Continuing on our way the next big city was Astorga where we saw el Palacio de Gaudí, which is today a museum full of religious relics. Later we arrived to Cruz del Ferro, a gigantic cross along the way that was built in the medieval period representing the meeting point of many different routes along the way. Pilgrims would stop here to talk about their routes and share stories. When you arrive you’re supposed to leave a rock, which represents something important to you and your Camino offering it up to God.
The next little village mami and I loved was called Molinaseca. Before arriving there we found a tiny village called Manjarín where we stopped to rest and met some crazy people, one man who told us he was a real Templario or Templar. The Templars were the order that protected the pilgrims in the medieval days. He showed us his small home made into the rock which was used in these days to invite pilgrims out of the cold, rain, snow, heat, or danger along their route. When we finally arrived in Molinaseca we stayed in a Casa Rural, which are people’s homes turned into hotels. As we were leaving our room to explore the tiny town, we heard a call from up above us on a balcony.
“Hola, como estan? Suben! Vengan, sin pena!”
“Hi, how are you guys? Come up, come on don’t be shy!”
This crazy old lady wanted mami and I to come up to her home, sit down for some wine and apertivos, to chat about life. Maria Antonia told us about growing up in Molinaseca during the days when her sisters and her would race on horses to the next town over, Villafranca del Bierzo. Her entire home was the Casa Rural we we staying at. It was as beautiful as a museum, full of paintings on the walls, antique furniture, and wide-open windows and doors to let the breeze naturally cool the home. Maria Antonia insisted mami take her Nivea cream to calm her swollen and burnt legs. We thanked her for the beautiful experience together and we went on our way.
Next stop was Villafranca. We started the day late, which is really dangerous because you can easily get heat exhaustion if you’re walking anytime after 2:00pm. When we made it to Ponferrada, we wanted to take some time to see the Castillo de los Templarios where many wars were fought with the Templar Order against the Moors. Once we left the castle, being the stubborn person that I am, I insisted that I was going to keep walking regardless of the hour. Mami did not want to risk it so we parted ways and I walked alone about 22km (13mi) under the blazing afternoon sun. Once I arrived to Villafrance it was about 7:00pm and I felt like I was about to faint. I had arrived with a high fever and heat exhaustion.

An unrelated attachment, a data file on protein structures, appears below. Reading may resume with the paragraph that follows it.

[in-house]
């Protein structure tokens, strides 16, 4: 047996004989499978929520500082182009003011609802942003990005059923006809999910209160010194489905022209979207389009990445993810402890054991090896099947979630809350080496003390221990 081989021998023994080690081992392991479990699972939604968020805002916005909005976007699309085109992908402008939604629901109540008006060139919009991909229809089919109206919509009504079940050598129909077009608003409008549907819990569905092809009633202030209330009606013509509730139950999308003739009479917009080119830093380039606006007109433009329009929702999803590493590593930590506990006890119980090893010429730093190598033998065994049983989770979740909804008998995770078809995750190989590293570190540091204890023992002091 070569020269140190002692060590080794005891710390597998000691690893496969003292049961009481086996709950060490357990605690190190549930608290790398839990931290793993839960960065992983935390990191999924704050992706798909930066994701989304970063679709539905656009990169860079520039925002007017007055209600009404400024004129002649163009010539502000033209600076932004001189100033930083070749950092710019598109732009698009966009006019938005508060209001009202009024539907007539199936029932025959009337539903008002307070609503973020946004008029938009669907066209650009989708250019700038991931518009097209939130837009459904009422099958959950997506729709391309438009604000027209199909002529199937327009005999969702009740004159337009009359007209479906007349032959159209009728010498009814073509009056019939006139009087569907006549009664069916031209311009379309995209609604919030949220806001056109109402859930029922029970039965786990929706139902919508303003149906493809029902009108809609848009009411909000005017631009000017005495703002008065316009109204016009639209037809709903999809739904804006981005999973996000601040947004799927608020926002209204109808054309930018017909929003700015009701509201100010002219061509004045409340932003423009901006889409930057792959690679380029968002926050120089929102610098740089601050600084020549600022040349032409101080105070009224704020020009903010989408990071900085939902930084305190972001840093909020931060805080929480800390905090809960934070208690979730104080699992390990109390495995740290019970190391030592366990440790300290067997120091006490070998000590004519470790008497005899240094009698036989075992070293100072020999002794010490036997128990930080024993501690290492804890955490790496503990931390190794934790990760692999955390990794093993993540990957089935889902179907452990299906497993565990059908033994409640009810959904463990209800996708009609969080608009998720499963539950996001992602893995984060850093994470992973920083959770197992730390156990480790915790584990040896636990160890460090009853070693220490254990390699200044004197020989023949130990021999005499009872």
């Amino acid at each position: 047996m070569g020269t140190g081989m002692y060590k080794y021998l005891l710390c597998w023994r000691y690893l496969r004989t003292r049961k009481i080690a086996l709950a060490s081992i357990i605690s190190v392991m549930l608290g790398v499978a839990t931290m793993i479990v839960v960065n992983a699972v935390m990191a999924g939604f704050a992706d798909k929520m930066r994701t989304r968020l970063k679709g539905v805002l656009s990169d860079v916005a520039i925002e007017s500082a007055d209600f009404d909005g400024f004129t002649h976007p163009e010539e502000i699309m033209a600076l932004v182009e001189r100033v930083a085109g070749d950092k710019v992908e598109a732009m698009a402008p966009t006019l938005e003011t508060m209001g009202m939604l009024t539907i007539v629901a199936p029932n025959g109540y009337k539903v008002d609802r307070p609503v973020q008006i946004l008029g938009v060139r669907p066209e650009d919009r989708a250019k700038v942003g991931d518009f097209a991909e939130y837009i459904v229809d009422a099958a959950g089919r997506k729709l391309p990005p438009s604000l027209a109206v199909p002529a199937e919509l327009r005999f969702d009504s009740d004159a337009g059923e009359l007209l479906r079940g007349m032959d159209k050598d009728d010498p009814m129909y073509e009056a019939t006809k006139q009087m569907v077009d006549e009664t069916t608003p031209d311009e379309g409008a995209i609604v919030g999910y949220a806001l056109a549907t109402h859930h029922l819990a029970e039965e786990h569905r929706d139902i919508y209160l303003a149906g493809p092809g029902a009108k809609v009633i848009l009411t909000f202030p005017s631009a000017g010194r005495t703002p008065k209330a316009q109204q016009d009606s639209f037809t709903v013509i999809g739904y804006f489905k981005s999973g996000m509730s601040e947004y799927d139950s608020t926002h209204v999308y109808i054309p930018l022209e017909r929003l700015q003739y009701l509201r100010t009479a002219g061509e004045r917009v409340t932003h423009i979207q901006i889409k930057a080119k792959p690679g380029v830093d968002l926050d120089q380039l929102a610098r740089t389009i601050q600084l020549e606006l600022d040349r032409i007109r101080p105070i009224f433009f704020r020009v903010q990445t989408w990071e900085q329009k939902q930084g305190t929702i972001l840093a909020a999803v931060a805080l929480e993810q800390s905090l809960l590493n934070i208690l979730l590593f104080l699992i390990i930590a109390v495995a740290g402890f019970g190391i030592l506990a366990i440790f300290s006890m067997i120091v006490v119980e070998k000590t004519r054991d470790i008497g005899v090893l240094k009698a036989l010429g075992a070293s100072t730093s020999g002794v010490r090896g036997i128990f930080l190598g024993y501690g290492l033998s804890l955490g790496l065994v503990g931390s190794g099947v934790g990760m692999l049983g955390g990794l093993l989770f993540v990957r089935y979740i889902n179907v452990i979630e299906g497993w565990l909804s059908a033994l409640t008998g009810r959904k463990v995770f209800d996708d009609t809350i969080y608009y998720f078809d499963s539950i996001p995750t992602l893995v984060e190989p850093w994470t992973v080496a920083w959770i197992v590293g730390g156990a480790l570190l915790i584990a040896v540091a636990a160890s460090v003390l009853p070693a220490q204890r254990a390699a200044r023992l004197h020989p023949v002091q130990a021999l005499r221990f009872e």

The irony of this stop was that Villafranca is where you can find la puerta del perdón or the door of forgiveness. This is where pilgrims would stop back in the day if they were injured or fell sick and could not continue their walk. They would leave their credencial under the door and the priests would give them their compostella. It was as if God was testing me and telling me “Be careful or you’re not going to finish your walk.” Our hotelkeeper was so worried about me that he went to go buy me medicine and a new credencial with his very own tip money that mami had given him at dinner. This is the type of people you find along the Way to Santiago, people full of love, compassion, and selflessness in their hearts.
Because we were behind along our way, we had to skip the O’Cebreiro etapa, which is supposedly one of the most beautiful parts along the Camino. They say you walk through forests that look like my very own Costa Rica! Unfortunately we were short with time needing to get to Angers for my orientation so we took a cab 60km (37mi) to Sarria, which is the last 100km (62mi) to Santiago. Sarria is in the provence of Lugo and the community of Galicia where everything is green, lush, and rainy. Here you meet people singing and joyful because they are on their last stretch to Santiago. We met a beautiful family from Malaga, Spain walking together and Alberto from Alicante, Spain who loves food and his beautiful country.
Once we arrived to Portomarín we enjoyed some delicious pulpo a la gallega (Octopus Galician style), which cured any exhaustion, hunger, or ailment we were feeling. The next day we were greeted with our first day of A LOT of rain. We stopped in a tiny bar called Las Hormigas to wait out the rain where we enjoyed some wine with some lovely Italian women and Alberto and his friends again.
Our next stop wasn’t exactly on the French way. During your last few days on the Camino you have to reserve your stay in each town you plan on stopping in because during the high season the hostels book up quickly. Mami had accidently reserved our next stay on the Camino Primitivo, which is a different more primitive route. So, that next day we made our way through green primitive valleys only surrounded by windmills and cows. We stopped in a little village for mass and kept walking through farmlands and forests. Our next days we walked through beautiful forests of eucalyptus trees, we stopped at a rest stop where everyone enjoys the local La Peregrina beer. Here we met a huge group of Italian men that didn’t know each other when they started in St-Jean-Pied-de-Port at the beginning but had met along the way and became close friends over the month.
We continued on our way until we finally arrived to Santiago de Compostela. Mami and I and were overwhelmed with happiness but also sad that our journey was coming to an end. 17 days and 420km (260mi) later it didn’t feel real that it was over. When you finally arrive the city is filled with Celtic music, bagpipes, people dancing, and celebrating the end of their pilgrimage. We made our way to the Office of Turismo to get our Compostela and then we visited the Cathedral of Santiago to attend mass and see St. James tomb. We prayed, reflected, and thanked the Lord for our safe arrival to Santiago. Sacrifices for the Lord will only help you grow, change, and become all God is inviting you to be. Consider asking yourself “how can I serve?” El Camino de Santiago was a journey for me to help my conversion from selfishness to love and love involves self-sacrifice as Christ himself has shown. What are you willing to sacrifice in order to walk with God?
For more visuals watch my two videos I made. If you're interested in planning your own pilgrimage to Santiago and need help, contact Dream Your Jouney for more details.